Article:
Today in My History

2000:  The Dreaded Christmas Letter
2001:  The Free Ride's Over
Typhoid Mary
Caroling, Caroling, Caroling
All I Want for Christmas is My Two Front Teeth
Reality Sucks

2006 At the Mercy of the Elements, 2

My 2007 Holiday Letter

The Starry Messenger

Books Read in 2007
Updated: 11/17
"Second Chances"




Mefeedia Video Archive

My Favorite Video Blogs
Desert Nut
(for others, see Links page)

Look at these videos!
A Jib Jab Life
Mrs. Hughes
Automatic Confession
Killer Tortoise
Whole Grain Bread
Republican Call Girls

Family Stories Vlog
(updated 10/2/07)

New on My flickr_logo.gif (801 bytes)

The Peanuts House, 2007

Input desired:  at some gawdawful time this morning I caught an infomercial about the Shark Steam Mop, which looked like just exactly what I'd like to get for our Pergo.  I called up some reviews and found that there are several brands out there and the Shark had mixed reviews.   I searched Amazon for a "Steamboy," which seemed to have higher ratings, but there were several people who hated it (and several who gave it top marks).  I'm wondering if anybody reading this has used a steam mop for laminate floors--and what you'd recommend (or not), and why.  Given that my standards aren't exactly high and that anything that cleans anything and doesn't leave me with a puddle to contend with, I suspect that I am not nearly as discerning as most of the reviewers of either product!


17 December 2007

This is the photo that started it all.

I can still remember so clearly when I took it.  I don't know how old I was.  I hadn't graduated from grammar school yet and had been taken by some neighbors to Lake Tahoe to babysit for their kids while they went out gambling at night (that's a whole 'nother story!)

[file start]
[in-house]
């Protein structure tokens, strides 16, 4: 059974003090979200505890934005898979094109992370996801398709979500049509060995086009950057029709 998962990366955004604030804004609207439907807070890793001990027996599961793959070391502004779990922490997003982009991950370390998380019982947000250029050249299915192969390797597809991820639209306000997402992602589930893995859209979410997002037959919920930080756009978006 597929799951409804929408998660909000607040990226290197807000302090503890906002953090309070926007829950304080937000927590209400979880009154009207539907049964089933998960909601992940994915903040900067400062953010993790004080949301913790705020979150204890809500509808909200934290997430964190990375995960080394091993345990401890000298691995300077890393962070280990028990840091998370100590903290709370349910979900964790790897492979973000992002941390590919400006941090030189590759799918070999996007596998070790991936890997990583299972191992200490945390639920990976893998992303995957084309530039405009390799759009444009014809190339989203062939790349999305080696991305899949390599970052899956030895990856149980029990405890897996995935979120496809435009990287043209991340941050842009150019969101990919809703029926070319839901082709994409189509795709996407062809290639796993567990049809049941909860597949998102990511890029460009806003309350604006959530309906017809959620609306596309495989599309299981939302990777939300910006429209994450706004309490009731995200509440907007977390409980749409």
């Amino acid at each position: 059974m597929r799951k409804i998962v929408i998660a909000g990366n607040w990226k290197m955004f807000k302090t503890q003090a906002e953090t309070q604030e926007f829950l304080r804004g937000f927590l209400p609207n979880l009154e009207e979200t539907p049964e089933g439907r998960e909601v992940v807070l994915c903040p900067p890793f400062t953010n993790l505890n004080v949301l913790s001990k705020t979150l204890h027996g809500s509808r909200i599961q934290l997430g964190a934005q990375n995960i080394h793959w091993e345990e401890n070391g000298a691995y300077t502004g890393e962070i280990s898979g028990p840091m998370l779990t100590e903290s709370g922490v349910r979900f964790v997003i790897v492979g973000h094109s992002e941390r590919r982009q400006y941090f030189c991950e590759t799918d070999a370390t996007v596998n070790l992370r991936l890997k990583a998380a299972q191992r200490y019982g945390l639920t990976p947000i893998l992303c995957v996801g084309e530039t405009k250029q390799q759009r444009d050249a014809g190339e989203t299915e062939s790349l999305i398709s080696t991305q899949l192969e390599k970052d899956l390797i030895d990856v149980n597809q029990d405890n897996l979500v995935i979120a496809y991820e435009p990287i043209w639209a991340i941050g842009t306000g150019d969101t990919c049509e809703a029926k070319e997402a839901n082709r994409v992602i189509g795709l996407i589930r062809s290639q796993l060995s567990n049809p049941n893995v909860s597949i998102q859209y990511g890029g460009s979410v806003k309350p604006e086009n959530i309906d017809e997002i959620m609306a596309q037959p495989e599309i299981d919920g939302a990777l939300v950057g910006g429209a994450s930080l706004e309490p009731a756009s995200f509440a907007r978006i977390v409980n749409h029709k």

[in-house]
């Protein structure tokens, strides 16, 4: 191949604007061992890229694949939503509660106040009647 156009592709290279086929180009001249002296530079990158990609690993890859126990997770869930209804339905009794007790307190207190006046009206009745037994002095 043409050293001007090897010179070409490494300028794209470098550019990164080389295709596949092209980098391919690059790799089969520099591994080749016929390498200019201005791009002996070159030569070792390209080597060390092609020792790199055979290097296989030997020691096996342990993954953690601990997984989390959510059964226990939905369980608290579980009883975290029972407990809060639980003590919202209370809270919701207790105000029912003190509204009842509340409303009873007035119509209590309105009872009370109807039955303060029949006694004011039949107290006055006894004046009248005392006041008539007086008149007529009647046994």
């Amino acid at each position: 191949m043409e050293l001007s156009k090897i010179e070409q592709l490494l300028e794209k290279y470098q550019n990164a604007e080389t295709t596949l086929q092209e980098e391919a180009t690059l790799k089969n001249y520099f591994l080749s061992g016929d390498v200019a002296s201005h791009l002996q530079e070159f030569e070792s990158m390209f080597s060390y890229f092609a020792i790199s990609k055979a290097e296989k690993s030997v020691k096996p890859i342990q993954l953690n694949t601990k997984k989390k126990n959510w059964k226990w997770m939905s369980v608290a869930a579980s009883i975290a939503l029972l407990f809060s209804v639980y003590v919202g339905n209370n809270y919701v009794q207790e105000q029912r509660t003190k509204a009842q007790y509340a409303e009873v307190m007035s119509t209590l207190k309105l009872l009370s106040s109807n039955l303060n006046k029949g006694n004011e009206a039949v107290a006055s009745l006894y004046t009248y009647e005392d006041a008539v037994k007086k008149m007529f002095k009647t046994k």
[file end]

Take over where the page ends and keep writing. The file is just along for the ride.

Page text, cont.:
I got my Kodak Brownie box camera for Christmas when I was 10, and this was one of the earliest photos I took with it, but I didn't carry a camera with me everywhere in those days either, so I might have had it for a couple of years before I took this photo. 

In those days, color film was much more expensive (so was color processing!), so mostly I took black and white film, saving color for special occasions.

The family had rented a cabin that was, I gather from this photo, walking distance from the lake.  I remember the cabin (and the battles I did with the giant June bugs that attacked us one night...I beat one of those suckers with a fireplace poker until it didn't move, then I threw it in the blazing fire.  In the morning, the damn thing crawled out of the fireplace again.  I swear it was a Japanese mutant!)

Anyway, I was walking down the hill on a path that led to the lake with the parents and the two kids and my trusty Brownie box camera.  I looked out at the lake, with the trees and stones in the foreground and it just took my breath away, young as I was, and I stopped to snap a picture, to capture that incredible moment. 

The father laughed at me.  He couldn't understand why I wanted to take a picture a "bunch of rocks" without any people in it.